Alex Guarnaschelli's Tip To Prevent Turkey From Sticking To The Roasting Rack

The turkey is the star of the Thanksgiving show, yet there are myriad ways you can mess it up. Especially since most home chefs don't cook whole turkeys year-round, this holiday can often come with a lot of panic around serving the perfect bird. Some of the biggest mistakes everyone makes with turkey include buying a low-quality one, cooking it cold, covering it in the oven, and more. But what happens if you meticulously plan your cooking process, do everything right, and then can't get the bird off the roasting rack?

Luckily, chef Alex Guarnaschelli is here to help. And we're going to take her word for it – Guarnaschelli is an Iron Chef, hosts a primetime Food Network series, serves as a judge on Chopped, and wrote a New York Times bestselling cookbook in 2013. She's dished out advice on zhushing up martinis with an unconventional brine and even serving bread and butter in the most optimal fashion (via The Kitchn). And her latest series of TikTok tips can teach us how to save our turkey from Thanksgiving ruin.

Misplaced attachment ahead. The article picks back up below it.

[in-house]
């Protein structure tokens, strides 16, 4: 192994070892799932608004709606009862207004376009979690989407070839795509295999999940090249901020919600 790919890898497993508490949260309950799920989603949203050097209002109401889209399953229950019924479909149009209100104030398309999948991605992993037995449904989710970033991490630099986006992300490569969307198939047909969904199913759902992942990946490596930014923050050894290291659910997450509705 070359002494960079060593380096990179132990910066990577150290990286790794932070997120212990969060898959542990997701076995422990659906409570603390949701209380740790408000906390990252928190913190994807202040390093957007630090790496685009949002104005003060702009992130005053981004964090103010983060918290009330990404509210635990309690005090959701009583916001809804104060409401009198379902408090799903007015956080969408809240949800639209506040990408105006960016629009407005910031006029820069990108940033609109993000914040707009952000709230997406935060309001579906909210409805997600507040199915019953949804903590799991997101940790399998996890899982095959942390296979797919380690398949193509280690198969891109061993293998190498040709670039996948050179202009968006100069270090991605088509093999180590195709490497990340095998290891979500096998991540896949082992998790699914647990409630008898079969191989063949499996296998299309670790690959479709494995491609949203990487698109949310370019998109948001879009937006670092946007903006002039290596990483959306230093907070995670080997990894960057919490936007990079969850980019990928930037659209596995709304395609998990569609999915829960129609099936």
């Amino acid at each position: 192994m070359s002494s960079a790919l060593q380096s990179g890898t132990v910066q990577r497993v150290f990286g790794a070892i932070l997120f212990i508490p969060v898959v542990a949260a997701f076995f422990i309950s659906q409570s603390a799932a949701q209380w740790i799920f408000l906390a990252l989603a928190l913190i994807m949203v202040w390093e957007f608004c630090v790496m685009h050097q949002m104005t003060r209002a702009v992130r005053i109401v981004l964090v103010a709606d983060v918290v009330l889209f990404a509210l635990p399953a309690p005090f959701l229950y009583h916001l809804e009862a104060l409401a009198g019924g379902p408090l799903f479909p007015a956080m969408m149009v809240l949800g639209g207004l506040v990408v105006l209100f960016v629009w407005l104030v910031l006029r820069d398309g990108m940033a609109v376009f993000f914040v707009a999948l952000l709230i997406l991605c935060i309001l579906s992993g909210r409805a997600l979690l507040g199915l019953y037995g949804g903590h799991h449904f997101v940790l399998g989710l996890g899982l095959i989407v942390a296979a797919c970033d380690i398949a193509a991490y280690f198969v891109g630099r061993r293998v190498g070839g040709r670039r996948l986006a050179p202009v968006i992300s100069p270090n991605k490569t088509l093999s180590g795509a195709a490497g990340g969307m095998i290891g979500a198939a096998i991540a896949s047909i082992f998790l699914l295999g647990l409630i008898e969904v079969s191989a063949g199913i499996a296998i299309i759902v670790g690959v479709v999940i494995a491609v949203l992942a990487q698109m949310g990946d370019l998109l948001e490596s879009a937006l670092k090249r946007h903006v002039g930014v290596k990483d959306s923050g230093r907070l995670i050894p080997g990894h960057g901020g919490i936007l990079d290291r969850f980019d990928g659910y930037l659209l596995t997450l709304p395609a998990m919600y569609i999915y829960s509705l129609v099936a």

Butter the rack first

In her TikTok video, Guarnaschelli first explains why she uses a rack for her turkey in addition to a roasting pan. "I like to elevate the bird a little bit so that the heat from the oven circulates all around the turkey," she says. Wielding a big brush and showing off an enormous bowl containing a couple of sticks of melted butter, Guarnaschelli then emphasizes an essential step to making sure the turkey doesn't stick to the rack during cooking. "I'm going to brush the rack your turkey's going to go on because it's going to stick otherwise," she says while brushing the rack with melted butter. "We don't talk enough about this, the hidden crime of the turkey!"

Indeed, this tip is not always top of mind when making Thanksgiving dinner, but it's an important step. If you don't have the plethora of butter Guarnaschelli displays, The Yummy Life says you can use nonstick cooking spray instead. It's no surprise that Guarnaschelli recommends butter since she literally owns a restaurant in Midtown Manhattan called Butter, which features stylish, cozy decor and a seasonal menu.